You could just create a reversed copy of the list and compare it to the original list; if they're the same, it's a palindrome (in fact, you only need to compare the first half, since the second half of the reversed list is the same as the first half of the original list). But that's not very interesting, and not very efficient: you'll have to iterate through the whole list first just to copy it. Before starting some actual useful work, you already used \(\mathcal{O}(n)\) time.

Example 1.1 - Reversing a list

BUT, even though we do know this is not THE solution, let's stop for a while and ask ourselves: how can we reverse a single linked list? You may want to consider using a stack of list nodes, so that when you reach the end of the list, you just have to create a list by popping each element off the stack and setting its next pointer to the next element in the top of the stack. Or you can understand that function calls use a FIFO policy - if you call f(), that calls x(), that calls y(), then y() returns to x(), and x() returns to f() - and use the function call stack mechanism as your stack and make a recursive function:

struct list_node {
    int val;
    struct list_node *next;
};

struct list_node *reverseList(struct list_node *head) {
    struct list_node *reverseListAux(struct list_node *, struct list_node **, struct list_node *);
    struct list_node *newHead;
    reverseListAux(head, &newHead, head);
    return newHead;
}

struct list_node *reverseListAux(struct list_node *origHead, struct list_node **result, struct list_node *curr) {
    if (curr->next == NULL)
        *result = curr;
    else
        reverseListAux(origHead, result, curr->next)->next = curr;
    if (curr == origHead)
        curr->next = NULL;
    return curr;
}

Brief and beautiful. Anyway, the point is that algorithms where you need a stack are eligible to recursive functions due to its LIFO call policy (unless, of course, the stack is used as a memory mechanism, such as a character buffer). You literally reuse the function call stack to fit your needs.

OR, if you think a little bit more about it, you can hopefully see that you can do it in a very simple way by creating a new list and iterating in the original list, inserting each element in the head of the new list. Or, for that matter, you could do it in-place with \(\mathcal{O}(1)\) memory by using a pointer prev, initialized to NULL, and a pointer current, initialized to point to the list head, and a pointer tmp. While current is not NULL, all you have to do is set tmp to curr->next, then set curr->next to prev, set prev to curr and curr to tmp (confused? sketch it on paper, you'll get it - it's the best way to reverse a list because it does so in \(\mathcal{O}(n)\) time and uses only 3 pointers).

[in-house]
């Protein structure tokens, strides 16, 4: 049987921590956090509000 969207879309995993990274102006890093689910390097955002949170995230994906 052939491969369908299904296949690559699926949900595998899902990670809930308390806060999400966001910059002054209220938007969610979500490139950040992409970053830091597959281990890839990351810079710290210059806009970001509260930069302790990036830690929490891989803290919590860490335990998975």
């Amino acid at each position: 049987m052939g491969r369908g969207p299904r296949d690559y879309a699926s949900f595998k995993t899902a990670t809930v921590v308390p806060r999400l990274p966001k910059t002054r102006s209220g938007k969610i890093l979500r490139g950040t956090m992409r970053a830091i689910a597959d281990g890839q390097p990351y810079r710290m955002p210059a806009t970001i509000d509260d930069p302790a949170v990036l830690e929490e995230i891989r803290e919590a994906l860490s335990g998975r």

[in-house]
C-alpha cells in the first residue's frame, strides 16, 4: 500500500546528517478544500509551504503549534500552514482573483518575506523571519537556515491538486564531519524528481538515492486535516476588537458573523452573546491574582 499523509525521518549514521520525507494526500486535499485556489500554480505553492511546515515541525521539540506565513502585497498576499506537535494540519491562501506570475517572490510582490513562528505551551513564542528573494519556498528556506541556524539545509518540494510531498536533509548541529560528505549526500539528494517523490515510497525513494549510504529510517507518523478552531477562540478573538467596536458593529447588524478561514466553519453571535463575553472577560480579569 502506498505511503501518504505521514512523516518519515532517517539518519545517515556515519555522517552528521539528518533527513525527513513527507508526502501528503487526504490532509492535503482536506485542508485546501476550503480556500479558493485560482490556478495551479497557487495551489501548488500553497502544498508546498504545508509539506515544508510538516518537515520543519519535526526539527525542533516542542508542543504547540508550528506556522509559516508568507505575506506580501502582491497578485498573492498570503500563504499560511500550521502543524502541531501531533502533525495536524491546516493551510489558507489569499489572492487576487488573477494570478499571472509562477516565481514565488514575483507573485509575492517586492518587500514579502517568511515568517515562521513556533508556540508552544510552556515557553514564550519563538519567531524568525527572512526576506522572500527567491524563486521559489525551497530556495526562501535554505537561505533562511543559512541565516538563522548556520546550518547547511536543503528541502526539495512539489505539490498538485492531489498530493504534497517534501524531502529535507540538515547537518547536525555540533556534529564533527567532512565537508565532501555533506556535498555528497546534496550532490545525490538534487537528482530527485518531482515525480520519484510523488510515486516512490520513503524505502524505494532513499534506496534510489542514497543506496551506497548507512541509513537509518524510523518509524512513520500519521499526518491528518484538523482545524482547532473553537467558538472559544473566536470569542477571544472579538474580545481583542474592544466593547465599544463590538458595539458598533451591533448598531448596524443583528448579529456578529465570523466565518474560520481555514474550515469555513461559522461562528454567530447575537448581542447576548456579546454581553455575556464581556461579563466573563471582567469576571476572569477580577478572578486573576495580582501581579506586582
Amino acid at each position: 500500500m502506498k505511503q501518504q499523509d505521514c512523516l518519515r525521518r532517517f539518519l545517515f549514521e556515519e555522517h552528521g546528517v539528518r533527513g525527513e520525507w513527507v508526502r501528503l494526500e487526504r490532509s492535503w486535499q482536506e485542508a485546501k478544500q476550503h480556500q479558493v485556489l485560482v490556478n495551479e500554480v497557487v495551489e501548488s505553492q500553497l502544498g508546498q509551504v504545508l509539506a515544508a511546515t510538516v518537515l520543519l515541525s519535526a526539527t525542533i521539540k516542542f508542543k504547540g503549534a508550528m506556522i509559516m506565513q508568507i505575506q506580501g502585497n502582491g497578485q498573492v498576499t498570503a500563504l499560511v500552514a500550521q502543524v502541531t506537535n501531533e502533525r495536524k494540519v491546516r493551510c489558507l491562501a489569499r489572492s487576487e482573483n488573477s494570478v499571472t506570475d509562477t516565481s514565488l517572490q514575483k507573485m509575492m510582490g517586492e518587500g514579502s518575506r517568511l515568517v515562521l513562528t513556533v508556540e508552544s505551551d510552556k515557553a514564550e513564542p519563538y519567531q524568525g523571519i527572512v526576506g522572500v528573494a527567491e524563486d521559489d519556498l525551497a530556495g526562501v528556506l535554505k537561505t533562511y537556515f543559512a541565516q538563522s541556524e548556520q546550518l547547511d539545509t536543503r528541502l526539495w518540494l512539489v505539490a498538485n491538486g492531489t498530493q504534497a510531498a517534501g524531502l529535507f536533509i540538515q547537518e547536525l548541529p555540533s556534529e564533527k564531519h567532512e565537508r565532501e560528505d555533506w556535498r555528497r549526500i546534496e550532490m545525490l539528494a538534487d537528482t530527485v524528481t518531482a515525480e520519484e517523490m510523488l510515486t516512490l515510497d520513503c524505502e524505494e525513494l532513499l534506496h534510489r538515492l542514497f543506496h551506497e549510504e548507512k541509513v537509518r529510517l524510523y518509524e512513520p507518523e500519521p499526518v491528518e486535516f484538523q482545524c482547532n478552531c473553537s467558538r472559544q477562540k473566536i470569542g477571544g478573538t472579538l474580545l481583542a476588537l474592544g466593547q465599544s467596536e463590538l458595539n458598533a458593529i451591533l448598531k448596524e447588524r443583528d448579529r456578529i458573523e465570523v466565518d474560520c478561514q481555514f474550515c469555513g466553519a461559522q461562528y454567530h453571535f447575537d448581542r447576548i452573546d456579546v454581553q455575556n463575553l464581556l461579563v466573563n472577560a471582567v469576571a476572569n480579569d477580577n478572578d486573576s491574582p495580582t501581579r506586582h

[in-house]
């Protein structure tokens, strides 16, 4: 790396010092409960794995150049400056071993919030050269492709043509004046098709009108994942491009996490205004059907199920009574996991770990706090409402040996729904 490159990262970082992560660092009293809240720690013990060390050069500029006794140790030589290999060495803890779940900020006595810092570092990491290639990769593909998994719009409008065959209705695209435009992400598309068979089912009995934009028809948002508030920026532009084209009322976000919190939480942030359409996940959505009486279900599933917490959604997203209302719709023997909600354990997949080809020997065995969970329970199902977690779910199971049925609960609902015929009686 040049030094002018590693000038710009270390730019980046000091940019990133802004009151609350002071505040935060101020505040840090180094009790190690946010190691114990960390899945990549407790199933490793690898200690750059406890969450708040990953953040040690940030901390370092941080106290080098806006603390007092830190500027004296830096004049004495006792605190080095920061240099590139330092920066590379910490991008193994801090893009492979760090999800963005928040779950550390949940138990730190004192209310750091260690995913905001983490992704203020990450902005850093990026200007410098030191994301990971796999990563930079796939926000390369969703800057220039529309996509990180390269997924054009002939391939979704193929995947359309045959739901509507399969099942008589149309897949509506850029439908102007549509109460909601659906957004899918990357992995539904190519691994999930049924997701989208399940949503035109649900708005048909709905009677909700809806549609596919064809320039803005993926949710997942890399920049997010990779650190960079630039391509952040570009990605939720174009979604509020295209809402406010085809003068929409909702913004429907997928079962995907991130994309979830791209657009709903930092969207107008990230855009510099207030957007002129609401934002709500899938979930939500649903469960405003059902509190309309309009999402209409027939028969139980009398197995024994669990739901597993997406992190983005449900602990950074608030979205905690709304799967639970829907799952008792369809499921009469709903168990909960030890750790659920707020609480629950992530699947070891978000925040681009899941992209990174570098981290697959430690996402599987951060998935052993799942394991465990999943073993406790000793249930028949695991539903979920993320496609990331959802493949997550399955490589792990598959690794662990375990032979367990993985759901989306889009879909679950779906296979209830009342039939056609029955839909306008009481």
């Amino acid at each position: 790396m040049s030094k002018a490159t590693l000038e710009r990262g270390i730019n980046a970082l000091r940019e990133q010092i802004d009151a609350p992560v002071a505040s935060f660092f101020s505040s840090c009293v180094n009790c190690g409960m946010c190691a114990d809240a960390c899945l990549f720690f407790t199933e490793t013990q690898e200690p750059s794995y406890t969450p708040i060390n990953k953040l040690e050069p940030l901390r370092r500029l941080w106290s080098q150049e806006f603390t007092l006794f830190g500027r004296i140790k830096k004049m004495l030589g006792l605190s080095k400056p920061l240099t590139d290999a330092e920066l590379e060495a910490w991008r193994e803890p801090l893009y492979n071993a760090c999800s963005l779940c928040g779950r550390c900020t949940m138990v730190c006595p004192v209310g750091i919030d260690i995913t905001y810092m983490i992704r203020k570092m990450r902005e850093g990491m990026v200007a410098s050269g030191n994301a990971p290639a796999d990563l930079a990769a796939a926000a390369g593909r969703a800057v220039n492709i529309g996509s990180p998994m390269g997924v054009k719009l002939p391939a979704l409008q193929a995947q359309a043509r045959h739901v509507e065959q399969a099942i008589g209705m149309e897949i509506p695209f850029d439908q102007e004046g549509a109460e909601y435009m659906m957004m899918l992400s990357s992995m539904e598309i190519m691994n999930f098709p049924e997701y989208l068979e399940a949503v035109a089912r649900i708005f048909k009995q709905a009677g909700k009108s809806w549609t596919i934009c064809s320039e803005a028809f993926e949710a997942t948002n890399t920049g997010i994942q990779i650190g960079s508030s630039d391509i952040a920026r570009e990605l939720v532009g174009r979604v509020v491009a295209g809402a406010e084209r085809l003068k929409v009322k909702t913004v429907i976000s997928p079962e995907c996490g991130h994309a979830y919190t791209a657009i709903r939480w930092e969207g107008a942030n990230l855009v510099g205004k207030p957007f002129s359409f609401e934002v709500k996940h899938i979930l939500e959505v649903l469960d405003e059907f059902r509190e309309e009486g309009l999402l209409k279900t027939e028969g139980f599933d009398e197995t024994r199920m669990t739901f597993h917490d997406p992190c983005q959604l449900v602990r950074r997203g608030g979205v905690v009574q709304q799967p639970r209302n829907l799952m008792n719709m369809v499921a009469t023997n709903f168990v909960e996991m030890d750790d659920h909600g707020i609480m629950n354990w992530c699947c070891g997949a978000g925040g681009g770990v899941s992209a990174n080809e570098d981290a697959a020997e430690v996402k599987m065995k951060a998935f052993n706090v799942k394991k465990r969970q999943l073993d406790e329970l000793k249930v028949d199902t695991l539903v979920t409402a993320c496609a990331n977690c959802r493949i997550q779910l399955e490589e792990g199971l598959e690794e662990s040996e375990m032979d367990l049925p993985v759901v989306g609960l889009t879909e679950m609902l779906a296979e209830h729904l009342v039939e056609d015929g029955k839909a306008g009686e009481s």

But I wanted to show you how to do it recursively, as an exercise. How did I come up with reverseListAux()? By exemplifying. Intuitively, you know that if you want to reverse the list a->b->c->d, first you have to reverse the list b->c->d, which will turn out to be d->c->b, and append a to the end. Let's simulate the call stack. This is really important, let me repeat that:

Simulate the call stack

Simulating the call stack is very, very important to make "the jump" to recursive definitions. You may have gotten my intuitive description, but you are probably not still enough sure how you will exactly implement it. So let's simulate the recursion:

reverse(a->b->c->d)
        reverse(b->c->d) _b_
                reverse(c->d) _c_
                        reverse(d) _d_
                                return d
                        d->next = c
                        return c
                c->next = b;
                return b
        b->next = a;
        a->next = NULL;
        return the new head (d)